Tea giant begins climate change mitigation and resilience field trials

By Oliver Morrison

- Last updated on GMT

The project team om site in Kenya. Image: Cranfield University
The project team om site in Kenya. Image: Cranfield University

Related tags tea Precision agriculture fertiliser

A project unveiled by Lipton aims to improve tea production standards and create data and resources that can benefit the whole industry.

Tea has the second lowest carbon footprint after tap water​ but about a quarter of its total greenhouse gas emissions are attributed to fertiliser use. In addition, climate change is threatening tea-growing regions of East Africa with deeper and longer dry seasons.

A new project aims to improve tea production standards and create data and resources that can benefit the whole industry.

The project is co-led and managed by Dr Helen Saini, head of R&D sustainable agriculture at Lipton Teas and Infusions, and Andrew Thompson, professor of molecular plant science and head of soil, agrifood and biosciences at Cranfield University.

Part-funded by the BBSRC as a Prosperity Partnership, trials are now under way in the Kericho region of Kenya to develop solutions to reduce nitrogen fertiliser-related emissions, and to accelerate the breeding of drought resistant varieties of tea using advanced technologies for selection.

The partnership will use drone imagery and analysis for improved crop management, precision farming, and high-throughput canopy phenotyping to develop climate resilient tea plant strains.

Recorded emissions data will also inform a new tea typology led by the UKTIA, the Tea & Herbal Association of Canada and the Tea Association of the USA, enabling tea producers to calculate their carbon footprint with greater accuracy, with results that are comparable across the tea industry. This is intended for use by the whole tea industry.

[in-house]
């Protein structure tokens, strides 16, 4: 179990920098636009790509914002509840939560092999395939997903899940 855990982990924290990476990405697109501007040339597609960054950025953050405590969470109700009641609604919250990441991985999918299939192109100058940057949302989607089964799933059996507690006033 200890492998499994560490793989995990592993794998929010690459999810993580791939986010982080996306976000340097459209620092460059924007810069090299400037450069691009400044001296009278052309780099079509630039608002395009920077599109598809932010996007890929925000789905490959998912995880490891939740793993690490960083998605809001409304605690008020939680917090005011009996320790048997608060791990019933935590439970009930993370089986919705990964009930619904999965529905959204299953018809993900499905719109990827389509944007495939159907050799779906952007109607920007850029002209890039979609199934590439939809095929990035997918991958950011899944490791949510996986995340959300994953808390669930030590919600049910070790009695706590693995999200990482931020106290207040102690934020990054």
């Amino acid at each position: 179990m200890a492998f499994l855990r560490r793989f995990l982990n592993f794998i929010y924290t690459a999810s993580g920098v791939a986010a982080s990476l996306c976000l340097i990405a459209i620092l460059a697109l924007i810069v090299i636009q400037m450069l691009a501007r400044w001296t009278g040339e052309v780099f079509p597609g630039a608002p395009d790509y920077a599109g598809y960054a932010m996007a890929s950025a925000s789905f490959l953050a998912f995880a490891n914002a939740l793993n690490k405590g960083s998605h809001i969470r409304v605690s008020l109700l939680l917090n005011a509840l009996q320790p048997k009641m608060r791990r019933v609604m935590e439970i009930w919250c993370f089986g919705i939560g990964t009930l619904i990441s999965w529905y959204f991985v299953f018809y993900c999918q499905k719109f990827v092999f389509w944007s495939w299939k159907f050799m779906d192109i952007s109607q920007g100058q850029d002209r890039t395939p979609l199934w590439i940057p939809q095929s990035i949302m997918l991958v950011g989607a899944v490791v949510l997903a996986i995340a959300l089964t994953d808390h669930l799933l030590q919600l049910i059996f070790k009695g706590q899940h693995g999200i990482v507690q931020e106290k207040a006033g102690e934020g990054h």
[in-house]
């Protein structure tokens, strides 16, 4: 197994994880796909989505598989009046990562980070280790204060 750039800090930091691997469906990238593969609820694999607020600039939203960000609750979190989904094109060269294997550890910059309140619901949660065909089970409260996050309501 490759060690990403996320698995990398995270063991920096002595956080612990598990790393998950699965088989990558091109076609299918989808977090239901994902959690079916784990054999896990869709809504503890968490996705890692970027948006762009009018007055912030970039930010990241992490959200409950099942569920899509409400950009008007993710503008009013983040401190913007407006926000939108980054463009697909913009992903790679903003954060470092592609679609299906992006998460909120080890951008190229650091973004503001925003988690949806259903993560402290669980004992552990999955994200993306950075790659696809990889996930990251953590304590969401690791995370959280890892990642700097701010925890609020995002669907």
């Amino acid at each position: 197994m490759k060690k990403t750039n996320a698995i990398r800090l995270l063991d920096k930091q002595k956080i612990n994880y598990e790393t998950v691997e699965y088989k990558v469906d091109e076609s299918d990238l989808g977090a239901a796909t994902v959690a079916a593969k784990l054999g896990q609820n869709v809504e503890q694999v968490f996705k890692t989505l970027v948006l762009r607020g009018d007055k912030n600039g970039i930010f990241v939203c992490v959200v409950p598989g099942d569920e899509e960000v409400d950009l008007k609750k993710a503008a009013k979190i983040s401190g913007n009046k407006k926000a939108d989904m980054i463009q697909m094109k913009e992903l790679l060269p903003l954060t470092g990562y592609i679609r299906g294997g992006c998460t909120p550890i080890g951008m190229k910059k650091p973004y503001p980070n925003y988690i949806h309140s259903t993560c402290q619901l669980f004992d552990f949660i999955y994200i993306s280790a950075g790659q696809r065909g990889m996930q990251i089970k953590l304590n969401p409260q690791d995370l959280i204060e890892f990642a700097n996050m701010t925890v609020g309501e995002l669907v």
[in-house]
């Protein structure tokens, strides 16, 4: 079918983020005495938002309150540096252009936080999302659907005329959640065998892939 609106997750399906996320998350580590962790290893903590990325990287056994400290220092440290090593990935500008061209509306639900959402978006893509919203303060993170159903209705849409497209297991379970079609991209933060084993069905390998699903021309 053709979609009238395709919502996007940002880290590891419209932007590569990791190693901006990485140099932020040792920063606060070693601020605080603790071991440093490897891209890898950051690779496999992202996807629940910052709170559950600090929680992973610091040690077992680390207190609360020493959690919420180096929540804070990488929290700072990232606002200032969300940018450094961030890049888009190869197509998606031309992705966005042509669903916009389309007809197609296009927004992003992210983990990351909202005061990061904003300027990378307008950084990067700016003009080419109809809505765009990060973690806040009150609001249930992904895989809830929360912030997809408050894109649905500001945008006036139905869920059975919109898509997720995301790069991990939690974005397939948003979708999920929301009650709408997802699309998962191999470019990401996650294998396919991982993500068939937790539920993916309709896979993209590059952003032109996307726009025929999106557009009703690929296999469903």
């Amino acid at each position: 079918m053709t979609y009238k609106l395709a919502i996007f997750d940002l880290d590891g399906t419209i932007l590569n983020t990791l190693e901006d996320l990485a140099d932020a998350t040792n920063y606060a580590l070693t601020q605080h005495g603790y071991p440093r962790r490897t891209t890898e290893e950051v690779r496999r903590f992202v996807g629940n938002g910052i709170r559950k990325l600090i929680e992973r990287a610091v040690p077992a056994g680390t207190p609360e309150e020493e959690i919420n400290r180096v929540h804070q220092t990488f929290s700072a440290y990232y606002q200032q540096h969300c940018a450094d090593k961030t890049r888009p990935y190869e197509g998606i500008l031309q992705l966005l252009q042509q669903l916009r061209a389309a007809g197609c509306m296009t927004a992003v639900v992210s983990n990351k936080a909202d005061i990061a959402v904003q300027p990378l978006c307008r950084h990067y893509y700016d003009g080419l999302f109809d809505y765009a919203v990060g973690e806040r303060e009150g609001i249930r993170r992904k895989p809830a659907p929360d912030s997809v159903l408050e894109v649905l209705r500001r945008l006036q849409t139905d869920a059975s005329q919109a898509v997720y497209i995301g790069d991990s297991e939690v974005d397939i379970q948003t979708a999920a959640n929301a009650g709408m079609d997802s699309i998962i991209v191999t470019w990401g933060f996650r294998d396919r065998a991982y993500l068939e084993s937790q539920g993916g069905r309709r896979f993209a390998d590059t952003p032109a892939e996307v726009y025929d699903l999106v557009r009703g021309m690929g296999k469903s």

The trials will add to scientific understanding of tea production, leading to better quality tea, less wastage, and a lower environmental footprint. It builds on previous work by Lipton and Cranfield University, including the development of an Internet of Things platform dedicated to tea crop management called IoTeaTM​ ​that incorporates tea plant growth and development modelling.

A pre-competitive initiative

The research findings will contribute to industry-wide progress through the Lipton Tea Innovation & Technology Academy curricula. This Academy, inaugurated with the Government of Kenya and the University of Kabianga earlier this year, provides vocational training as well as degrees up to doctoral level to develop the highest standards of tea cultivation, harvesting, and processing. Lipton is licensing its intellectual property to the academy for free.

Taisa Hansen, chief research and innovation officer of Lipton, said: “Combining our experience of tea growing with Cranfield University’s specialist research capabilities will enable us to identify the key innovations that this industry requires. We are moving fast because climate change will not wait. This multi-million-euro project will support the entire tea industry and further our mission to create value for all.”

Professor Leon Terry, pro-vice-chancellor of research and innovation at Cranfield University, said: “The BBSRC grant, the deep technical expertise of our leading scientists, and the support of a tea company with the scale and experience of Lipton, will ensure well-informed first-class research supports a sustainable future for tea.”

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